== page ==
Soon after, Knowles arranged a meeting with Digital officials. "We admired a few things they were doing," said Knowles, referring to Digital's three-way open system strategy. Hughes had its eye on a U.S. Air Force contract that would provide 37,000 workstations to the service. Knowles recognized an opportunity for Alpha-based workstations and brought Digital on board.

"It became obvious to us that Hughes' knowledge of procurement law and winning proposals would be a great marriage," O'Neill said. Digital became a subcontractor on the bid. The alliance was consummated in March when the team won the Air Force workstation contract, a five-year, indefinite-delivery, indefinite-quantity award worth $956 million. The team's synergy was proving fruitful.

The Hughes/Digital team hit pay dirt again two months later with a $924 million award by the Air Force on its Desktop V contract. The indefinite-delivery, indefinite-quantity award supplies 360,000 computers, peripherals, software, services and support to Air Force commands, bases and other worldwide users, including federal and civilian agencies. The contract calls for a one-year ordering period with two one-year options, plus two additional years for upgrades.

"They used the value approach," said Lt. Col. Larry Sampson, small computer program manager at Maxwell Air Force Base, Ala., and the manager of the Desktop V contract. "Capabilities, quality product, tech refresh and cost -- you look at those factors and determine the best value at the best possible cost. It's not always the lowest price."

While the entire Desktop V contract did not require 64-bit technology, "they were given extra credit if the video data path was 64-bit compatible," added Technical Sgt. Dave Larson, chief of the Desktop V test team.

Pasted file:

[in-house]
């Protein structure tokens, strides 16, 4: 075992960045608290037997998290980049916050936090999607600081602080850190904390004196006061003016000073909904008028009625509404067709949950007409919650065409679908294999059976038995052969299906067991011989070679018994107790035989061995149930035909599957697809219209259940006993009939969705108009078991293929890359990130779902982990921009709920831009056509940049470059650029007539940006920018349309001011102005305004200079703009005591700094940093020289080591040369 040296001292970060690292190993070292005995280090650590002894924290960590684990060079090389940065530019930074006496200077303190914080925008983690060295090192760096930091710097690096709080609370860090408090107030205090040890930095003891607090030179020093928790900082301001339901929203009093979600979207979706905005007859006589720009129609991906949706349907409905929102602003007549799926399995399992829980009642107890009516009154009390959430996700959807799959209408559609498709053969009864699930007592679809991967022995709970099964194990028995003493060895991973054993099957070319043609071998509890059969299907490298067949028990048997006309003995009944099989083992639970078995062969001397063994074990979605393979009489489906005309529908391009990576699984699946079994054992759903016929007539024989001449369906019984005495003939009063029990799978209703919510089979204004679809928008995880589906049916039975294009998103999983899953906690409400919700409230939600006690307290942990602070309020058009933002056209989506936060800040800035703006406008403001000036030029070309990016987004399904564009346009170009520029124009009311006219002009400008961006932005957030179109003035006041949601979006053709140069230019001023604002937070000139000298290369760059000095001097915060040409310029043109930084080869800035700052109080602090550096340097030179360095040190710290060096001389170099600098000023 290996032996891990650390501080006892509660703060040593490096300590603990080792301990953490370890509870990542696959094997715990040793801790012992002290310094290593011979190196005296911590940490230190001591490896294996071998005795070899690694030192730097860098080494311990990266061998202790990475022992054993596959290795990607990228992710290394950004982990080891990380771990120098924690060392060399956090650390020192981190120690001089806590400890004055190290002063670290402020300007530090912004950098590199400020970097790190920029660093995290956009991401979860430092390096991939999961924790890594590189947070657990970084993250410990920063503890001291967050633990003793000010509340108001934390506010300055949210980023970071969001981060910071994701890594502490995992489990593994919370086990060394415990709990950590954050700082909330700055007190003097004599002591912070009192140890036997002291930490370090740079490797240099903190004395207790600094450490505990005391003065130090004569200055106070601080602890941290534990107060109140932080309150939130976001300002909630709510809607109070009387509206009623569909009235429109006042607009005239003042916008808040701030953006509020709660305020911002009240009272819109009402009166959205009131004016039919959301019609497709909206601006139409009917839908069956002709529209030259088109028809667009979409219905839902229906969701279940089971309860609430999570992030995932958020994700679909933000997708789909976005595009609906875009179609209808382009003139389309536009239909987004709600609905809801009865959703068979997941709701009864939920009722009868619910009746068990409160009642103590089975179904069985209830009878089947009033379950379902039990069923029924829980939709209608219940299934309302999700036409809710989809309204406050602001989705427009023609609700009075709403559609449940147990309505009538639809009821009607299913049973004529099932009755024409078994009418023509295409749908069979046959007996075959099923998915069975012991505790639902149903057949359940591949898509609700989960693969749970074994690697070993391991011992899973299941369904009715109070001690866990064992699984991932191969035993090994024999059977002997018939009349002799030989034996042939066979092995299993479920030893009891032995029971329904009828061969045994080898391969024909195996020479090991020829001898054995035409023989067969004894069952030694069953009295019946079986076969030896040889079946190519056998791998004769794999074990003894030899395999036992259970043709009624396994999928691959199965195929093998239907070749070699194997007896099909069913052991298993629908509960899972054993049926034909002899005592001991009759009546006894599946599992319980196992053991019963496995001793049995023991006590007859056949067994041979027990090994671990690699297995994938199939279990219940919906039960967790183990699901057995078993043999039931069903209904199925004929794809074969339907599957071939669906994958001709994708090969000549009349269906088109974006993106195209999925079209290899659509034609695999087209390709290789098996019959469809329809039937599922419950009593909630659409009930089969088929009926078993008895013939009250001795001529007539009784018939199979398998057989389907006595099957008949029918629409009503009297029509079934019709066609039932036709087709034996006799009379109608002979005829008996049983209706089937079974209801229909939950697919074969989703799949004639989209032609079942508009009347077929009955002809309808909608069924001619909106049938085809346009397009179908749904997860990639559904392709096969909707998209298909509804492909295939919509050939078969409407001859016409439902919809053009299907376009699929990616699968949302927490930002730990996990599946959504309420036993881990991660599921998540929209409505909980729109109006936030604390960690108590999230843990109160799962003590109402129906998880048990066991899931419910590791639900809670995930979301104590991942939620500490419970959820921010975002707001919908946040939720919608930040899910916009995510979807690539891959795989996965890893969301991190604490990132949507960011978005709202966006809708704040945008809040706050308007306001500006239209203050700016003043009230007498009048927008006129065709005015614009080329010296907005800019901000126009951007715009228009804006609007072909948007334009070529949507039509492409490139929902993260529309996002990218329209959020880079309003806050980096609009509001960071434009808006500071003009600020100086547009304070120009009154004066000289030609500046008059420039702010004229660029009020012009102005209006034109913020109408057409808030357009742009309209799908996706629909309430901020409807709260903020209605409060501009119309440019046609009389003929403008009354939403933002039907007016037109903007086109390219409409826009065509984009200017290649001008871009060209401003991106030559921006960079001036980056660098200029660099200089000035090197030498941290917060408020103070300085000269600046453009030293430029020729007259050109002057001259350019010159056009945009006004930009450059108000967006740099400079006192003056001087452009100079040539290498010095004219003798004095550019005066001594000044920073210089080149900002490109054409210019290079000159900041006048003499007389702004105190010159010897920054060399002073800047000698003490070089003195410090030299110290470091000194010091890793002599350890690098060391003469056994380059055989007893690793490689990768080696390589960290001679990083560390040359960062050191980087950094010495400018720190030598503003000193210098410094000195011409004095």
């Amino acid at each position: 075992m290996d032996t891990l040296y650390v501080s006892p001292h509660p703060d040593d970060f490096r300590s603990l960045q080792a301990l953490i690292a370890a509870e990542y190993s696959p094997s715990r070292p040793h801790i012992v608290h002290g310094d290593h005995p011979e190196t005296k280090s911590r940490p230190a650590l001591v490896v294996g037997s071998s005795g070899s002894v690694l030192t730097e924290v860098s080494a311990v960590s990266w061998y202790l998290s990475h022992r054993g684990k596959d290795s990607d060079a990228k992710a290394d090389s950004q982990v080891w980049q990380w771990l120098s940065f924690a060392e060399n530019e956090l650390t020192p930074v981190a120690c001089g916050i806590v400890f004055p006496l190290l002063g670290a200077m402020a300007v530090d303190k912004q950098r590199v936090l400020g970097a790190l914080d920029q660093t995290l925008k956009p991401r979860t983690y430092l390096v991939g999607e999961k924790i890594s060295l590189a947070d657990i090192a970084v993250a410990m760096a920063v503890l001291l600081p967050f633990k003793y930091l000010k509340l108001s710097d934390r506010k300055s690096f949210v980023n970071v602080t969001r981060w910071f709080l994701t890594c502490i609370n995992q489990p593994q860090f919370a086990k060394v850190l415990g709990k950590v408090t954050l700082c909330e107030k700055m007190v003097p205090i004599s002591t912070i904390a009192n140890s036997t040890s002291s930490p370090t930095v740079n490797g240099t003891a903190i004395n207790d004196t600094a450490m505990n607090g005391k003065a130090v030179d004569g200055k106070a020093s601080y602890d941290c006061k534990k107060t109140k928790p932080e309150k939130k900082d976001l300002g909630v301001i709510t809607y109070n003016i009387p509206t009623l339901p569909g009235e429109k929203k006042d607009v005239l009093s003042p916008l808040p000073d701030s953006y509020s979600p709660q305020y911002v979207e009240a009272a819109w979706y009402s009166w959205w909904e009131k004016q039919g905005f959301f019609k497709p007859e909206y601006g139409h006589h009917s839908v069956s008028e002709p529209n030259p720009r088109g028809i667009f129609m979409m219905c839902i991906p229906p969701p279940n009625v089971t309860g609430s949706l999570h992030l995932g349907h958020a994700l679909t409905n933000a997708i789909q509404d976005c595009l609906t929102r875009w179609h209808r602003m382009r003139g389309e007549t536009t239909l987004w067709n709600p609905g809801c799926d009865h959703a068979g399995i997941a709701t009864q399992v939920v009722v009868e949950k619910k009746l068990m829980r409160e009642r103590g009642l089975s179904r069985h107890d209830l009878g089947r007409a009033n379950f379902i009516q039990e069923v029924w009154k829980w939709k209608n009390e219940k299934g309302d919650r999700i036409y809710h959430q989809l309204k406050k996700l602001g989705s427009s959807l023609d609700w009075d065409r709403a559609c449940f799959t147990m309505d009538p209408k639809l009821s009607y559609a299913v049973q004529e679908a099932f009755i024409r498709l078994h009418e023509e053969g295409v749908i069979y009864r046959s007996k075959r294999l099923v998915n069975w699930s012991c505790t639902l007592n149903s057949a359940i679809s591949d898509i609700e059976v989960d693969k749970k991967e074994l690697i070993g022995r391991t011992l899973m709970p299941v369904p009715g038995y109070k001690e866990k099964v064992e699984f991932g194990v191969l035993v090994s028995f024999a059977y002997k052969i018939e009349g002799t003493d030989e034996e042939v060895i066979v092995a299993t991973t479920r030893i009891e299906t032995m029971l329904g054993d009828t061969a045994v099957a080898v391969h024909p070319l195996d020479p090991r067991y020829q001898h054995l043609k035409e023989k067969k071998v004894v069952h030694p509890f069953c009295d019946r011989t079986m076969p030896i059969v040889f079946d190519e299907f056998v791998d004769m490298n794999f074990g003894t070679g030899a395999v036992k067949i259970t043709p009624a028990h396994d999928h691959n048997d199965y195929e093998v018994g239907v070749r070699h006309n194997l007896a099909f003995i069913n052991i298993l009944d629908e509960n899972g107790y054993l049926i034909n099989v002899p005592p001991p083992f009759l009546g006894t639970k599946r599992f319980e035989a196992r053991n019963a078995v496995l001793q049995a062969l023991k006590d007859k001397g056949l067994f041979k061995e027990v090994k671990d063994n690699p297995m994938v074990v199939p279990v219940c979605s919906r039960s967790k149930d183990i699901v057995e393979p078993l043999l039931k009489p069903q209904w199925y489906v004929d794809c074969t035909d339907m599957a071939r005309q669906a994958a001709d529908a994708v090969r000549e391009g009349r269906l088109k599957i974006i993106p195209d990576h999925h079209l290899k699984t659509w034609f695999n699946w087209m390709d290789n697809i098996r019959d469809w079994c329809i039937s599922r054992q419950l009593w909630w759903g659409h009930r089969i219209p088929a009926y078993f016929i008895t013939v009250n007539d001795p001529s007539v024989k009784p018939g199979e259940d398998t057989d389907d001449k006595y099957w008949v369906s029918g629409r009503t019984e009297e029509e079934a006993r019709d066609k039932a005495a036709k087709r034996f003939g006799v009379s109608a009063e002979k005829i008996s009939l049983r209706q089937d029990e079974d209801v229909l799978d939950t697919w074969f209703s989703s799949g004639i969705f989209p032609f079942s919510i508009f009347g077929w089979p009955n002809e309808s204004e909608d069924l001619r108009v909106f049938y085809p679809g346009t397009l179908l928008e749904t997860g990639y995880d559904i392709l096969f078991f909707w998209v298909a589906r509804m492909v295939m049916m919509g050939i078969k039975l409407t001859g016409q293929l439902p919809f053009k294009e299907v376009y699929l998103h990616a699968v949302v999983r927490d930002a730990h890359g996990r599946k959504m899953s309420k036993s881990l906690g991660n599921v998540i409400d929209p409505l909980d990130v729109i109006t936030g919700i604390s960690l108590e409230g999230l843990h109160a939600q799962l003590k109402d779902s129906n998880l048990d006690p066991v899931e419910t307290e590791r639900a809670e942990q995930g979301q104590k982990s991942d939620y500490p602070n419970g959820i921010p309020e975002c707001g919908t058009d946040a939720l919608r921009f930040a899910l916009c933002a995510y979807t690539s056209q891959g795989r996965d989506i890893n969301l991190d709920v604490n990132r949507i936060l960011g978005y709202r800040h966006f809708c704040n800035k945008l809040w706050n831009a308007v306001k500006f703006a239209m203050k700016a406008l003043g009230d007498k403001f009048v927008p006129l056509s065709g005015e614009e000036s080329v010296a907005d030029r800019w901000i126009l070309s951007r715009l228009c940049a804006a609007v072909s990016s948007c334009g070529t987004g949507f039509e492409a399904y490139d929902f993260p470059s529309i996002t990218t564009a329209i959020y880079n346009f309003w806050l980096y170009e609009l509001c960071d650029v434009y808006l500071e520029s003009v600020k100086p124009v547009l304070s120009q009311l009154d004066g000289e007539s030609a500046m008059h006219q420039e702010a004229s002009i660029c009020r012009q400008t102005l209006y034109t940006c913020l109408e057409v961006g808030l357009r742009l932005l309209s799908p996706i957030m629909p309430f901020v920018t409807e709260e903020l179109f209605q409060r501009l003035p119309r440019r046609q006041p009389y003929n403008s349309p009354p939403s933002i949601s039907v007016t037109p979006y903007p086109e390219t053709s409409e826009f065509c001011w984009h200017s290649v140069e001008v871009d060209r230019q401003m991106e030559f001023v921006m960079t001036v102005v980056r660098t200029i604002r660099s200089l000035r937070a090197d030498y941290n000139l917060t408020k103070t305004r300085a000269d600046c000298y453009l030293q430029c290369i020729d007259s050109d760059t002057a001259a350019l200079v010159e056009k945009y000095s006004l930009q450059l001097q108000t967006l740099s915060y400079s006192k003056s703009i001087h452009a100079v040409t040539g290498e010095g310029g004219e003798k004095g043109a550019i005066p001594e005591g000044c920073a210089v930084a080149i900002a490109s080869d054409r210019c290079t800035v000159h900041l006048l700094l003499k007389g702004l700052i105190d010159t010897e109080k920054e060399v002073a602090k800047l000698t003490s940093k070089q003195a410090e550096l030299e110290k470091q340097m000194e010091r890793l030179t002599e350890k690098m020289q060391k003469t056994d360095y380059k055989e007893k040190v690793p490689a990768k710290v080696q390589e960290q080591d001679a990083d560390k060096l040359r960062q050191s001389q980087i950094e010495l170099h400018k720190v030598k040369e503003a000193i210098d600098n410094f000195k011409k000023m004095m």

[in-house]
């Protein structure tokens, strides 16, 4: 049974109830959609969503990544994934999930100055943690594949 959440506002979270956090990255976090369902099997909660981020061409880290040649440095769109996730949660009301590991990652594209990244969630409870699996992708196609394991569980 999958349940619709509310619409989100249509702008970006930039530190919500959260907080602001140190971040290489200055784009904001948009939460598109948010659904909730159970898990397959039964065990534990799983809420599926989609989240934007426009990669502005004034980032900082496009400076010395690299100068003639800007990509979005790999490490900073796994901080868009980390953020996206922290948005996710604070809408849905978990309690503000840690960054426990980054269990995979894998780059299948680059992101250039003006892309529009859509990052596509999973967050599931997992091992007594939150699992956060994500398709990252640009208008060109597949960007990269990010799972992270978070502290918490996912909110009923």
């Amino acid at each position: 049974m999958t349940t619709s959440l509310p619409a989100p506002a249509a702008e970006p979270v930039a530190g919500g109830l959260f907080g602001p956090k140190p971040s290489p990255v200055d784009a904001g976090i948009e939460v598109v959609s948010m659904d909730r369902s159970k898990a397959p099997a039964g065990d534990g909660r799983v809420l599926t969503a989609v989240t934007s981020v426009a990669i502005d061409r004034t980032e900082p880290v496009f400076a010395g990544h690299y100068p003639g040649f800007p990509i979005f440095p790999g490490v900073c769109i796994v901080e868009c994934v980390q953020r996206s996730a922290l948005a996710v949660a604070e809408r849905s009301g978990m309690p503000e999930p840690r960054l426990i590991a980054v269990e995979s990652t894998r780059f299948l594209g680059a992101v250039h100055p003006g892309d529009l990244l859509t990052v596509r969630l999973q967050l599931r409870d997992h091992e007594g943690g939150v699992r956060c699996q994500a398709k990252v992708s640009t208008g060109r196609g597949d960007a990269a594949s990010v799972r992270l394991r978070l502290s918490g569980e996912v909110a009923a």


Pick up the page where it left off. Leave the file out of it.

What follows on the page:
The Air Force made two distinct awards under the Desktop V program. The second award, potentially worth $1 billion, went to Zenith Data Systems Corp., Buffalo Grove, Ill. Hughes and Zenith now compete to supply the Air Force with the needed equipment.

Hughes' Knowles chalks up the duo's success to their complementary business styles. "Technology moves very quickly, and each partner needs to adapt," he said. O'Neill describes both companies as aggressive and innovative, contributing to their compatibility.

Hughes and Digital plan to ride their wave of success with a proposal to a civilian agency. The team is bidding on the Department of Veterans Affairs' computer hardware and software contract potentially worth $1.5 billion. Two winners will be chosen for the five-year contract to provide equipment to the VA's 576 medical centers, clinics, nursing homes and regional offices. Knowles expects the contract to be awarded in early 1997.

Hughes sees a trend in the market where companies are being forced to focus on core competencies. Integrators today must comb the market for the best product, rather than taking their products and making them fit, Knowles said. But the key to success with those companies once you find them, according to Knowles, are "quality, service, advanced technology and a good management relationship."